There's growing risk that consumer confidence will follow business confidence lower, as economic conditions worsen, warns Infometrics.
In its latest quarterly outlook the independent economics group has revised down its growth path for the New Zealand economy.
"Households could go into their shells over the next year as economic conditions worsen, with little to support spending growth in the near-term," Infometrics says in its latest forecasts.
"The stagnating labour market and the potential for house prices to fall both threaten to drag consumer confidence further below its long-term average."
It forecasts GDP to stay below 3 per cent for the next five years and, after a wave of fiscal stimulus in 2021, it expects to see it fall as low as 1.4 per cent by 2022.
"Since late 2017, consumer confidence has held up better than business confidence, but households' income and wealth are now both under pressure," says Infometrics chief forecaster Gareth Kiernan.
"Firms' unwillingness to commit to capital expenditure is being matched by a lack of new hiring activity, with businesses uncertain about the global economic outlook and the effects of domestic policy changes.
"Meanwhile, Auckland's falling property prices could be replicated in other regions, as historically high levels of residential construction lead to an oversupply of housing."
It was difficult to be upbeat about the prospects for households, Kiernan said.
As well as the wealth effect of house price growth drying up he highlights weak employment growth.
The Household Labour Force Survey showed a 0.2 per cent decline in the number of people employed over the last six months.
"Year-end employment growth is at its weakest in three years, and we forecast that it will slip to a six-year low of 1.3 per cent before the end of 2019," Kiernan said.
Adding to the gloom, softness in the global economy was starting to become a reality and could push export returns down over the next 18 months.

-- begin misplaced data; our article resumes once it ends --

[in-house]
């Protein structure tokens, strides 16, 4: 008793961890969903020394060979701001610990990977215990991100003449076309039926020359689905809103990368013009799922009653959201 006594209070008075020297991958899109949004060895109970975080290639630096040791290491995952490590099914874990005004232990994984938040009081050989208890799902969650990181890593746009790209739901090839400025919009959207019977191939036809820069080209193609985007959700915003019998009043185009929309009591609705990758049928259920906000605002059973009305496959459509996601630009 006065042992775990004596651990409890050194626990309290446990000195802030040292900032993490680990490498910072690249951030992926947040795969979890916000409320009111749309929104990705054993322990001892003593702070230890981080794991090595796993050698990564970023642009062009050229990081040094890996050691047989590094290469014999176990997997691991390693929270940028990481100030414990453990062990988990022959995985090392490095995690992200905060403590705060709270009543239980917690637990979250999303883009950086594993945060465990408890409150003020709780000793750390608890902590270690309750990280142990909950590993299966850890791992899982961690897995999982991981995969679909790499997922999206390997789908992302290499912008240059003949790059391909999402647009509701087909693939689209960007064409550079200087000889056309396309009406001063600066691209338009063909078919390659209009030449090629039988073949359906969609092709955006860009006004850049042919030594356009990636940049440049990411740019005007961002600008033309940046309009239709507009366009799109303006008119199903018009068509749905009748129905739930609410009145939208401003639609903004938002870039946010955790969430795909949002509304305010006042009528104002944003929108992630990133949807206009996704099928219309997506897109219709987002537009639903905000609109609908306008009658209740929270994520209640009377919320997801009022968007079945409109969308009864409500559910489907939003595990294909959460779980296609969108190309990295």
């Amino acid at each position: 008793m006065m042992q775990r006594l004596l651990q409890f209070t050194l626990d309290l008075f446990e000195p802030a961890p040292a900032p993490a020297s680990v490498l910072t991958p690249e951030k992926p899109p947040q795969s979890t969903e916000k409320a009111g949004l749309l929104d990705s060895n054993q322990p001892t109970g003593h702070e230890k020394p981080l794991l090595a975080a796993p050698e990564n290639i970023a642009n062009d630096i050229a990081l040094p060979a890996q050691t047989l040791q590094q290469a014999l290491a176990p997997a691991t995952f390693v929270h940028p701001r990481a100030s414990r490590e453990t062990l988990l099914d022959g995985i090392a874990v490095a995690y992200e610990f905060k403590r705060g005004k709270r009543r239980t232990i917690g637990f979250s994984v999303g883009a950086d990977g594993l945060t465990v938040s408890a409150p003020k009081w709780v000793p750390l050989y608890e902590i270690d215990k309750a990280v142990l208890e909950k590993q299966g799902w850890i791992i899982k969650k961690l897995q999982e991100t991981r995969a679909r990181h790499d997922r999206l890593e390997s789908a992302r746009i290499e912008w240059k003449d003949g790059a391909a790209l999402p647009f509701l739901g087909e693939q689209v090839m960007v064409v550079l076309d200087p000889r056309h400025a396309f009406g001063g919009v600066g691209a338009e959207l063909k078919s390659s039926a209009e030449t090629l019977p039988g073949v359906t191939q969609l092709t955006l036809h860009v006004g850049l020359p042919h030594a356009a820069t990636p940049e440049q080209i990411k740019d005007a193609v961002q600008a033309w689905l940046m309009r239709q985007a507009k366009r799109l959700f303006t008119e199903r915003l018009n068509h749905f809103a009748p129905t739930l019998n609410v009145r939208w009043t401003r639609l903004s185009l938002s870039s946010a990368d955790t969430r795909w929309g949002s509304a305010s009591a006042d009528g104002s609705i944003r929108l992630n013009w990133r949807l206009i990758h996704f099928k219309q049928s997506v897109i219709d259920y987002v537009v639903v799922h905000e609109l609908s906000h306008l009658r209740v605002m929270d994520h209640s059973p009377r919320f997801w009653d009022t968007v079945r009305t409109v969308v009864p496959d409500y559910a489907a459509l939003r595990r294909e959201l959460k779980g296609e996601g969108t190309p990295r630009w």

Across five years Infometrics has actually revised its private consumption forecasts up, based largely on two factors - immigration and government spending.
"Our outlook for net migration and, consequently, population growth is higher. Recent migration data has been stronger than we had expected, given the Government's apparent policy efforts to pull migration lower," Kiernan says.
Secondly, following May's Budget, Infometrics expects government policy to have a more
stimulatory effect on household spending than it previously allowed for.
In particular, the Government's changes to the indexation of welfare benefits will boost the
spending ability of lower-income households.
However Infometrics warns that as the fiscal stimulus plays through, there will be little other impetus for growth in the medium term.
It picks GDP growth to pick up later this year, peaking at 2.9 per cent before falling through 2020 to 2.4 per cent to bottom out at 1.4 per cent in 2022.
With interest rates already at a record low the Reserve Bank's capacity to stimulate is greatly reduced, Kiernan says.
Infometrics says the Government's "environmental agenda and more expansive focus on wellbeing are also likely to contribute to weaker economic growth outcomes.
"We recognise that GDP growth has often been overplayed as the most important single
focus of government policy or society's advancement," Kiernan says.
"However, a lack of evaluation of government wellbeing spending being linked to actual advancement in outcomes could undermine actual progress, as could an inability to actually spend the funds needed to change lives."